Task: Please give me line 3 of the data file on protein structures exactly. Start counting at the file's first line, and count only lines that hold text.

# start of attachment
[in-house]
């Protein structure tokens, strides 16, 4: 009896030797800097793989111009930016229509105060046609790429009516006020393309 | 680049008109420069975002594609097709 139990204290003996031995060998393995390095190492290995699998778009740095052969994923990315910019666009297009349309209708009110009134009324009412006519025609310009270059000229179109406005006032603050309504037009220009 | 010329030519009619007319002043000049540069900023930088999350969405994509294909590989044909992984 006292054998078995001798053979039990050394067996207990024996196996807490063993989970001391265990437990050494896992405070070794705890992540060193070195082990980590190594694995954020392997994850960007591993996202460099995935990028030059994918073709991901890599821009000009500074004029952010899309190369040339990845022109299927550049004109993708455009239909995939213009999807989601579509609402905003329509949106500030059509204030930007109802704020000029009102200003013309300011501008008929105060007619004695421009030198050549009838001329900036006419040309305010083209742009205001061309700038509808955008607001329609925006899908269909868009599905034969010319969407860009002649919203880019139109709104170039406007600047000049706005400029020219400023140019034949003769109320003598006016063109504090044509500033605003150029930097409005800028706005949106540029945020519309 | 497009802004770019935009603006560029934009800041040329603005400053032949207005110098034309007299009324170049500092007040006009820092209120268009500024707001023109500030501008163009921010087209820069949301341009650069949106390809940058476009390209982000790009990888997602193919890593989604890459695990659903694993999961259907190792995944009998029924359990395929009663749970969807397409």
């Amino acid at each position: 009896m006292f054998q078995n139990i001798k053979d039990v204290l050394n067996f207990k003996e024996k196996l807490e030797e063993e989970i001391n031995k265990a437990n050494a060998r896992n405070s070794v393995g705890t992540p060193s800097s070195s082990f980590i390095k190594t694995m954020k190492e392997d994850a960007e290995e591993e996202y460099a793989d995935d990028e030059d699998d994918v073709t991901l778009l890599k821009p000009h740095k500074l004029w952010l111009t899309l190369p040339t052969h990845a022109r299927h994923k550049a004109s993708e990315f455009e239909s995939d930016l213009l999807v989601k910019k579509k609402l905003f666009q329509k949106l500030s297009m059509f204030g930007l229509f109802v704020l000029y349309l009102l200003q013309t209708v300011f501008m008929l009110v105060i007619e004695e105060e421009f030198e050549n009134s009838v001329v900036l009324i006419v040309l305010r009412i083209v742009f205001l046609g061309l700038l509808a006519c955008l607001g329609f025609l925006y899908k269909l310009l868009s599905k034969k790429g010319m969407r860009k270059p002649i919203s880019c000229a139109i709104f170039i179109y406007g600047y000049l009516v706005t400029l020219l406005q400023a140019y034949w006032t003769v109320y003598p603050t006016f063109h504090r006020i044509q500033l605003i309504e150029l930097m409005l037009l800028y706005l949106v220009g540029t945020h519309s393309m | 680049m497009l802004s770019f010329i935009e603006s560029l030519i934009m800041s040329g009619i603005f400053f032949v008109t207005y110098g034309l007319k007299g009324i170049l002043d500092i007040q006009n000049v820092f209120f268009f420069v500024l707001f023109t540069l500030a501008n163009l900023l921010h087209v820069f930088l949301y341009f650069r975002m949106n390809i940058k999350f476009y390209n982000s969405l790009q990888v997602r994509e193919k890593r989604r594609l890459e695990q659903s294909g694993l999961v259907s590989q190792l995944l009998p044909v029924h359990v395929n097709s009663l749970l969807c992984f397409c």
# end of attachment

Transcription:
């Amino acid at each position: 009896m006292f054998q078995n139990i001798k053979d039990v204290l050394n067996f207990k003996e024996k196996l807490e030797e063993e989970i001391n031995k265990a437990n050494a060998r896992n405070s070794v393995g705890t992540p060193s800097s070195s082990f980590i390095k190594t694995m954020k190492e392997d994850a960007e290995e591993e996202y460099a793989d995935d990028e030059d699998d994918v073709t991901l778009l890599k821009p000009h740095k500074l004029w952010l111009t899309l190369p040339t052969h990845a022109r299927h994923k550049a004109s993708e990315f455009e239909s995939d930016l213009l999807v989601k910019k579509k609402l905003f666009q329509k949106l500030s297009m059509f204030g930007l229509f109802v704020l000029y349309l009102l200003q013309t209708v300011f501008m008929l009110v105060i007619e004695e105060e421009f030198e050549n009134s009838v001329v900036l009324i006419v040309l305010r009412i083209v742009f205001l046609g061309l700038l509808a006519c955008l607001g329609f025609l925006y899908k269909l310009l868009s599905k034969k790429g010319m969407r860009k270059p002649i919203s880019c000229a139109i709104f170039i179109y406007g600047y000049l009516v706005t400029l020219l406005q400023a140019y034949w006032t003769v109320y003598p603050t006016f063109h504090r006020i044509q500033l605003i309504e150029l930097m409005l037009l800028y706005l949106v220009g540029t945020h519309s393309m | 680049m497009l802004s770019f010329i935009e603006s560029l030519i934009m800041s040329g009619i603005f400053f032949v008109t207005y110098g034309l007319k007299g009324i170049l002043d500092i007040q006009n000049v820092f209120f268009f420069v500024l707001f023109t540069l500030a501008n163009l900023l921010h087209v820069f930088l949301y341009f650069r975002m949106n390809i940058k999350f476009y390209n982000s969405l790009q990888v997602r994509e193919k890593r989604r594609l890459e695990q659903s294909g694993l999961v259907s590989q190792l995944l009998p044909v029924h359990v395929n097709s009663l749970l969807c992984f397409c």